Promoting Social Media Safety in children and teens featuring Richard Guerry, Founder of Institute for Responsible Online and Cell-Phone Communication (IROC2.ORG)
We can all appreciate the wonderful world of social media because it has allowed us to stay connected to old friends, keep up with distant relatives, and bond with people who share the same interests. While no one can deny the positive impact social media has had on global communications, we also cannot deny the threat that it poses to children and teens if not used properly.
As life slowly begins to return to normal, digital safety must remain a priority. School is out, summer is in full swing, and from the looks of it, children may not be returning to their normal school schedules in the fall. All of these factors contribute to the heightened risk of kids encountering dangerous and harmful situations online.
Just as more time driving a car means more risk of encountering a dangerous driver, more time online means more risk, even if we are being responsible.
“Despite how safe we may be operating our vehicle, we cannot control other’s actions on the road that may be a threat to us or our family – i.e. someone driving drunk or texting while driving.”
We all seem to be on an extended, yet necessary, online “road trip” due to social distancing. And as kids’ daily screen time or “daily digital drive” increases, there’s an increased risk of digital dangers they may face, which can manifest in challenges like cyberbullies, fake news, hackers, predators, or a “zoom-bomb”.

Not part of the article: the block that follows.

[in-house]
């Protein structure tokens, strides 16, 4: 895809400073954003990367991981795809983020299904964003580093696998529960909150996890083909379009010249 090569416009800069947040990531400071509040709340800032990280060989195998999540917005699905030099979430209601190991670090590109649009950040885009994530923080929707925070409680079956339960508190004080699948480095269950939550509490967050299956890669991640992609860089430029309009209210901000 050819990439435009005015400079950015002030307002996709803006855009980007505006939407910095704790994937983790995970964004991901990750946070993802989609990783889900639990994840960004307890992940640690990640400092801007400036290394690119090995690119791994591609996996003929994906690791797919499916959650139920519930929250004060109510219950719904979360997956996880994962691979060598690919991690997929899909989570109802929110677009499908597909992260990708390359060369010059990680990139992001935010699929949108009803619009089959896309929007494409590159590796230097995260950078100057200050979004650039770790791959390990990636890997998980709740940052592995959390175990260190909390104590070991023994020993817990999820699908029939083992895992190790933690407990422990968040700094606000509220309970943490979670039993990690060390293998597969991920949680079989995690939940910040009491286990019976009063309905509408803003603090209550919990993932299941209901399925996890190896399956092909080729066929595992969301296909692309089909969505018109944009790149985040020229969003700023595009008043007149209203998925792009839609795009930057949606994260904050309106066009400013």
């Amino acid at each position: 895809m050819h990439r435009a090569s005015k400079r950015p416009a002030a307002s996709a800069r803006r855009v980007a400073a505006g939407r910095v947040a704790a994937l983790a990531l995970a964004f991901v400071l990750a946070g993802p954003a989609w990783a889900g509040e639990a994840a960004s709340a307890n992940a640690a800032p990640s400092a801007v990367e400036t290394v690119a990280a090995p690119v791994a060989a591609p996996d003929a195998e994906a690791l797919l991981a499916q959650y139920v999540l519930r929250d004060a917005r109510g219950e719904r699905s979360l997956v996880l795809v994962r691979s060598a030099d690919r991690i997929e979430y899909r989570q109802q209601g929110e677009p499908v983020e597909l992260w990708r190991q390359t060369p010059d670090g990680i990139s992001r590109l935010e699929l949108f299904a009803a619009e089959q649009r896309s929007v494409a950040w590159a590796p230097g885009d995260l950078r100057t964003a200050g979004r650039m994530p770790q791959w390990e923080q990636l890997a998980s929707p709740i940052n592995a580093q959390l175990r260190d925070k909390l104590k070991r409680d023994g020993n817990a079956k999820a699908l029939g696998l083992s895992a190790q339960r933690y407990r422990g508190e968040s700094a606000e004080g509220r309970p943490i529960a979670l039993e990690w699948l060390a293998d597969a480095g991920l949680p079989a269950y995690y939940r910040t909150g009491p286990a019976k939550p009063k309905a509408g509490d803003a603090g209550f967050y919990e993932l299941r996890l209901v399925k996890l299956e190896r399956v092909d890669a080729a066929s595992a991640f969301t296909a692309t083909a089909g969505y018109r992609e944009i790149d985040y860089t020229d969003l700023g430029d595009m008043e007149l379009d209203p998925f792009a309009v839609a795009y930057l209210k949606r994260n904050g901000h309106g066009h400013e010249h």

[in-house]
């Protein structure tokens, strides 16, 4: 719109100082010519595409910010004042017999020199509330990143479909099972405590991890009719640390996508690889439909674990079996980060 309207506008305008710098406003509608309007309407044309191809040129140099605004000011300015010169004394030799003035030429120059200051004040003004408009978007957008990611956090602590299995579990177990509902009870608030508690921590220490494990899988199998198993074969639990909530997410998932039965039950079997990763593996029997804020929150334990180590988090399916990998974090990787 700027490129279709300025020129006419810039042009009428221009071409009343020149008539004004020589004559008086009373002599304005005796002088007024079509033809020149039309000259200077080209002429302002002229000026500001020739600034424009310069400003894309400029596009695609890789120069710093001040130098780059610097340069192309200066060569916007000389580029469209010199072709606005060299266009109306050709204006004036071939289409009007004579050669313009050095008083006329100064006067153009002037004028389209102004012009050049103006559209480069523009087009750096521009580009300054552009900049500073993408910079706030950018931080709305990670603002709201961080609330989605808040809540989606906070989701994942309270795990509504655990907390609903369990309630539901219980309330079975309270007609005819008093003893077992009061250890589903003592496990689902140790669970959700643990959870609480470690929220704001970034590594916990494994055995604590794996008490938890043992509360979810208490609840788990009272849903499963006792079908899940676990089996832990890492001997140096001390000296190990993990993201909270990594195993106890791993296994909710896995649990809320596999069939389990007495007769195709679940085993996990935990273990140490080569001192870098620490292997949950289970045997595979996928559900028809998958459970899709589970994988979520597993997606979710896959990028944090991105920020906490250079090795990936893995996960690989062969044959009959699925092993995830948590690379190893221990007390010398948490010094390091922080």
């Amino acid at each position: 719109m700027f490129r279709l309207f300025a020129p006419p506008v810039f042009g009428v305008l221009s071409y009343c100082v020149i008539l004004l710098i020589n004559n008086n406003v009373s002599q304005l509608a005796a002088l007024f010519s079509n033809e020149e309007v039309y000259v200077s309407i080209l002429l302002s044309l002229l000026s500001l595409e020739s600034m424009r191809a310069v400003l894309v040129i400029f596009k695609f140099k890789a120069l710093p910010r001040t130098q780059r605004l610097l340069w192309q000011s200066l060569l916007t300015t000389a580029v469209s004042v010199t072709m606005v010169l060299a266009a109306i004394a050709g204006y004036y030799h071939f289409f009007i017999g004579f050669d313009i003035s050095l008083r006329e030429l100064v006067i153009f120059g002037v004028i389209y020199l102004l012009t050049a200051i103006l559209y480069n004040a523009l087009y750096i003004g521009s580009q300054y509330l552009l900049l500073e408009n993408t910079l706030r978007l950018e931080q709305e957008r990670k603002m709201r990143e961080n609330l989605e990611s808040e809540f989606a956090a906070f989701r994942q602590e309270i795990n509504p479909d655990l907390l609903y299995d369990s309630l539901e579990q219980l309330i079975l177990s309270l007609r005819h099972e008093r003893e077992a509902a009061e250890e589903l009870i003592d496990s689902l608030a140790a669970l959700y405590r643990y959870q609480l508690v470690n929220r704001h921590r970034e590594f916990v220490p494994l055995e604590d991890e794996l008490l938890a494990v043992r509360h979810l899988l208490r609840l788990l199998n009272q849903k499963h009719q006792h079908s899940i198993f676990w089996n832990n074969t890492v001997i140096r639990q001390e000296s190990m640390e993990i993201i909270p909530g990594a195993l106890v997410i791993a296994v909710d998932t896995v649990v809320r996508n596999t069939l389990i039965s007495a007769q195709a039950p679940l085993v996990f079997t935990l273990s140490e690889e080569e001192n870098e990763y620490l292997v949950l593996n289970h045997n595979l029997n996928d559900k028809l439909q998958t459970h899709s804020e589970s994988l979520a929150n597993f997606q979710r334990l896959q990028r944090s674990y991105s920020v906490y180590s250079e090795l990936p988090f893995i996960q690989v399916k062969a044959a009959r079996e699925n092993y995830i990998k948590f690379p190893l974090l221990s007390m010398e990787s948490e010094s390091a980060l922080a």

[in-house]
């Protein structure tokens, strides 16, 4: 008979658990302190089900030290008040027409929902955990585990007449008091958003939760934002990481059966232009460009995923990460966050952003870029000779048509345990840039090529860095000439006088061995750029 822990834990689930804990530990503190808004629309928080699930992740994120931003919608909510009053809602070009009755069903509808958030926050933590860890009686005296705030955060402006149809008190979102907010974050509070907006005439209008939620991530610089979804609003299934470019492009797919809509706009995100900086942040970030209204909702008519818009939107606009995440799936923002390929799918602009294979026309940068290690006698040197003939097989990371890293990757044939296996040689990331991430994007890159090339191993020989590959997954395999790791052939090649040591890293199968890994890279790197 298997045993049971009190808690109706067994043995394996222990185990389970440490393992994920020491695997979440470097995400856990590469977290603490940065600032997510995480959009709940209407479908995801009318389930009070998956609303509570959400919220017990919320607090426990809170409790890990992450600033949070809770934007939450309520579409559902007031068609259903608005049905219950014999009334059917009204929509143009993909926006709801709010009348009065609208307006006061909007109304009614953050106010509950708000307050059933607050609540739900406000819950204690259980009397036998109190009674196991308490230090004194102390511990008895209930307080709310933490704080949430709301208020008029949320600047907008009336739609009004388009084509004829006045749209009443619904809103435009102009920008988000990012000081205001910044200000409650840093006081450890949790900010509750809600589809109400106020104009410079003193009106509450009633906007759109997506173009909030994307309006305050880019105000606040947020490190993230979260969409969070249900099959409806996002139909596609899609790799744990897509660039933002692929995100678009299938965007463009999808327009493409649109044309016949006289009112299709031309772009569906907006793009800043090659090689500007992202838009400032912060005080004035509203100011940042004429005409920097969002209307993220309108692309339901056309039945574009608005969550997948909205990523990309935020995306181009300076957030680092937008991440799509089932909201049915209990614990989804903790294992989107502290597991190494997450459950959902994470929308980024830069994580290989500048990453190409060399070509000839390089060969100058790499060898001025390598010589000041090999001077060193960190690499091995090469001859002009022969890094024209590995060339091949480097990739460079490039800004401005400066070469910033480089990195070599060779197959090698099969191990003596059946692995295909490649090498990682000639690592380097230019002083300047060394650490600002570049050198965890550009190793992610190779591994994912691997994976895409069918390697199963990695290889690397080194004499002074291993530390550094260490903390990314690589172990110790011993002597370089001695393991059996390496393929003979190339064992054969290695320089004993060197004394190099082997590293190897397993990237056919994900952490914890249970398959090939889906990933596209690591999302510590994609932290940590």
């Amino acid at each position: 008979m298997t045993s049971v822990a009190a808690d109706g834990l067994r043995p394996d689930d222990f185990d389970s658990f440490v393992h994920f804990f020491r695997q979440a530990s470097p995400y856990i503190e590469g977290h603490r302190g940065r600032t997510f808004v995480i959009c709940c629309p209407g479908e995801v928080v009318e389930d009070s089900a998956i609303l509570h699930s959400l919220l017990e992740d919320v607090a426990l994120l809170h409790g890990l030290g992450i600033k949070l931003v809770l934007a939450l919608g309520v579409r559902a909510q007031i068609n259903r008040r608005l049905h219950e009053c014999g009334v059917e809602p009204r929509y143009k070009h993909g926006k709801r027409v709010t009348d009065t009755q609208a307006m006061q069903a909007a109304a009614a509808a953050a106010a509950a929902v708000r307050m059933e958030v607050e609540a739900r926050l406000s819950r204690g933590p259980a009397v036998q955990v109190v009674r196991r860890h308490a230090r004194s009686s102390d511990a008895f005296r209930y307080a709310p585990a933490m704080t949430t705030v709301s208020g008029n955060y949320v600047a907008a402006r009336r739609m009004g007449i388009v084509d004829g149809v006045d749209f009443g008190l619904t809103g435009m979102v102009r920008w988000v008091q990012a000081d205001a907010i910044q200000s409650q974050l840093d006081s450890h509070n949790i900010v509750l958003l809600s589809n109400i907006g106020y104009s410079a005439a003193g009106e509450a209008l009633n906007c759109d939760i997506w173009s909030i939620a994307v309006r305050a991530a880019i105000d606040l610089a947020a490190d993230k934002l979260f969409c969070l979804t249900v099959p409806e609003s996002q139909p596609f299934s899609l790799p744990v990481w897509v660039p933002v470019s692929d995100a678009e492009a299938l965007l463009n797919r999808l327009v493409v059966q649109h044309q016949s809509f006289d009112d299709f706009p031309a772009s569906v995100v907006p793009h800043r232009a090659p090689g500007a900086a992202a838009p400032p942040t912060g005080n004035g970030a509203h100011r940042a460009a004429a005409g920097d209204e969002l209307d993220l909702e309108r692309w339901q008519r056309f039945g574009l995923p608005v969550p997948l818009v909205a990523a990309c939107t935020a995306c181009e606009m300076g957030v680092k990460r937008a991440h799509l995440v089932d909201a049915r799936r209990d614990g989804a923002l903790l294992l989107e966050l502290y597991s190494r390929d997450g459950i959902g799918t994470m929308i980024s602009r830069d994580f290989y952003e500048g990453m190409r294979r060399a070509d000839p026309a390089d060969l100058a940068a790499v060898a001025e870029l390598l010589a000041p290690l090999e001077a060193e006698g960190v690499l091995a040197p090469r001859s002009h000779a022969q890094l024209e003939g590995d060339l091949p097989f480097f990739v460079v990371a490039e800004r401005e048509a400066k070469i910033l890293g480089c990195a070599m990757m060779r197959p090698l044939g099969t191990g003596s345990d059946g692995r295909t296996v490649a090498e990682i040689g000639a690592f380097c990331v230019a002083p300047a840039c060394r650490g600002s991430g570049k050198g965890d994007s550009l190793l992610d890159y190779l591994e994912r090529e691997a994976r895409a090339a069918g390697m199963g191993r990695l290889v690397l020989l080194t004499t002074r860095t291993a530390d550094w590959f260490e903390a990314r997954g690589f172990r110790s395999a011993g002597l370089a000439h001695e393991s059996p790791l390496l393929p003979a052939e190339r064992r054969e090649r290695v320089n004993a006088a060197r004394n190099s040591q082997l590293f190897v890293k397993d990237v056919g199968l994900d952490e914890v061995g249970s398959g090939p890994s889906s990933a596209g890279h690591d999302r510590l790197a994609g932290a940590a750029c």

Here are 5 tips from Richard Guerry, the founder of The Institute for Responsible Online and Cell Phone Communication (IROC2.org), to help promote good digital citizenship and help kids develop a Digital Consciousness™:
- Don’t Overshare. When it comes to communicating online, remind kids: If you would not share it (e.g. personal information), or take it (e.g. a random bag or box) from a stranger in the local park, please do not share it or take (download) it from a stranger online – the global park. The difference between the local park and the global park, is that there are billions more people online and the more we share or download, the higher the risk of our personal and private information getting into the wrong hands.
- Don’t share your itinerary. Vacations are always fun to share on social media, but use caution when doing so. When posting about vacations – while on vacation – always try and use past tense language and turn off geo-tags. This will help lower the risk of anyone that sees your post knowing you are not home, minimizing the risk vandalism or theft (https://www.cnbc.com/2018/06/14/that-vacation-social-media-post-might-raise-the-risk-of-robbery.html).
- Be Kind and Think About Your Future. Remind kids that posting or commenting harmful things (also known as Cyber Cruelty) can inflict mental and emotional damage, as well as have very negative short- and long-term consequences on education, employment, and legacy. Going viral is not always a good thing these days! You don’t have to look very hard to see how past cruel and inflammatory social media posts have come back to close the window on an opportunity for a person and tarnish their reputation. Here are just a few examples: